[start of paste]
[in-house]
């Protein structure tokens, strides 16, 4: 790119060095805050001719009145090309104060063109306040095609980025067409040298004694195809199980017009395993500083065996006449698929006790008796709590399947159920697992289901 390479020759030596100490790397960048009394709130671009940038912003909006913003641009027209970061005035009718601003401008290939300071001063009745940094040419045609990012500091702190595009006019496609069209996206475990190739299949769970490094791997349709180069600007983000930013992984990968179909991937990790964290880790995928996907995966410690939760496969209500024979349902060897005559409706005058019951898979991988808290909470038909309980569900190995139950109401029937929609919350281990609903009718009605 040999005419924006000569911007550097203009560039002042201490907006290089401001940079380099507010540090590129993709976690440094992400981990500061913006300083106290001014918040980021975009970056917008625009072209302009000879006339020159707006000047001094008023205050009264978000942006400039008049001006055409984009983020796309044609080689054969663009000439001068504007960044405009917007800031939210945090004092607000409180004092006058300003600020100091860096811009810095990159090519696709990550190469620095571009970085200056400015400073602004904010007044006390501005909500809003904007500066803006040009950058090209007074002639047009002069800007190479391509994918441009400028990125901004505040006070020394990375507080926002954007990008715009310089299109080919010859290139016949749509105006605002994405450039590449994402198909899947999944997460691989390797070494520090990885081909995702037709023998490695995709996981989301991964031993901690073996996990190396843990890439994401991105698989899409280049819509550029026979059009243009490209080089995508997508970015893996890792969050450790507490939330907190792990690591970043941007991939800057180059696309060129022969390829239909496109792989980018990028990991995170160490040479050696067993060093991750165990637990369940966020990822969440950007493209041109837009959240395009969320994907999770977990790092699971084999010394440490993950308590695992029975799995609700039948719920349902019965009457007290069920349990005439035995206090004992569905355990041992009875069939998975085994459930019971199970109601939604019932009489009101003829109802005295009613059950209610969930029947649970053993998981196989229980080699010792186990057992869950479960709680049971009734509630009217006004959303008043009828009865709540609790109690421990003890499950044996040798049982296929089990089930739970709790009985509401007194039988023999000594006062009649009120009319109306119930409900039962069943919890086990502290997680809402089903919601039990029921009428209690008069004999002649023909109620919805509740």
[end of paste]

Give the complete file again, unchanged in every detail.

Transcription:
[in-house]
């Protein structure tokens, strides 16, 4: 790119060095805050001719009145090309104060063109306040095609980025067409040298004694195809199980017009395993500083065996006449698929006790008796709590399947159920697992289901 390479020759030596100490790397960048009394709130671009940038912003909006913003641009027209970061005035009718601003401008290939300071001063009745940094040419045609990012500091702190595009006019496609069209996206475990190739299949769970490094791997349709180069600007983000930013992984990968179909991937990790964290880790995928996907995966410690939760496969209500024979349902060897005559409706005058019951898979991988808290909470038909309980569900190995139950109401029937929609919350281990609903009718009605 040999005419924006000569911007550097203009560039002042201490907006290089401001940079380099507010540090590129993709976690440094992400981990500061913006300083106290001014918040980021975009970056917008625009072209302009000879006339020159707006000047001094008023205050009264978000942006400039008049001006055409984009983020796309044609080689054969663009000439001068504007960044405009917007800031939210945090004092607000409180004092006058300003600020100091860096811009810095990159090519696709990550190469620095571009970085200056400015400073602004904010007044006390501005909500809003904007500066803006040009950058090209007074002639047009002069800007190479391509994918441009400028990125901004505040006070020394990375507080926002954007990008715009310089299109080919010859290139016949749509105006605002994405450039590449994402198909899947999944997460691989390797070494520090990885081909995702037709023998490695995709996981989301991964031993901690073996996990190396843990890439994401991105698989899409280049819509550029026979059009243009490209080089995508997508970015893996890792969050450790507490939330907190792990690591970043941007991939800057180059696309060129022969390829239909496109792989980018990028990991995170160490040479050696067993060093991750165990637990369940966020990822969440950007493209041109837009959240395009969320994907999770977990790092699971084999010394440490993950308590695992029975799995609700039948719920349902019965009457007290069920349990005439035995206090004992569905355990041992009875069939998975085994459930019971199970109601939604019932009489009101003829109802005295009613059950209610969930029947649970053993998981196989229980080699010792186990057992869950479960709680049971009734509630009217006004959303008043009828009865709540609790109690421990003890499950044996040798049982296929089990089930739970709790009985509401007194039988023999000594006062009649009120009319109306119930409900039962069943919890086990502290997680809402089903919601039990029921009428209690008069004999002649023909109620919805509740």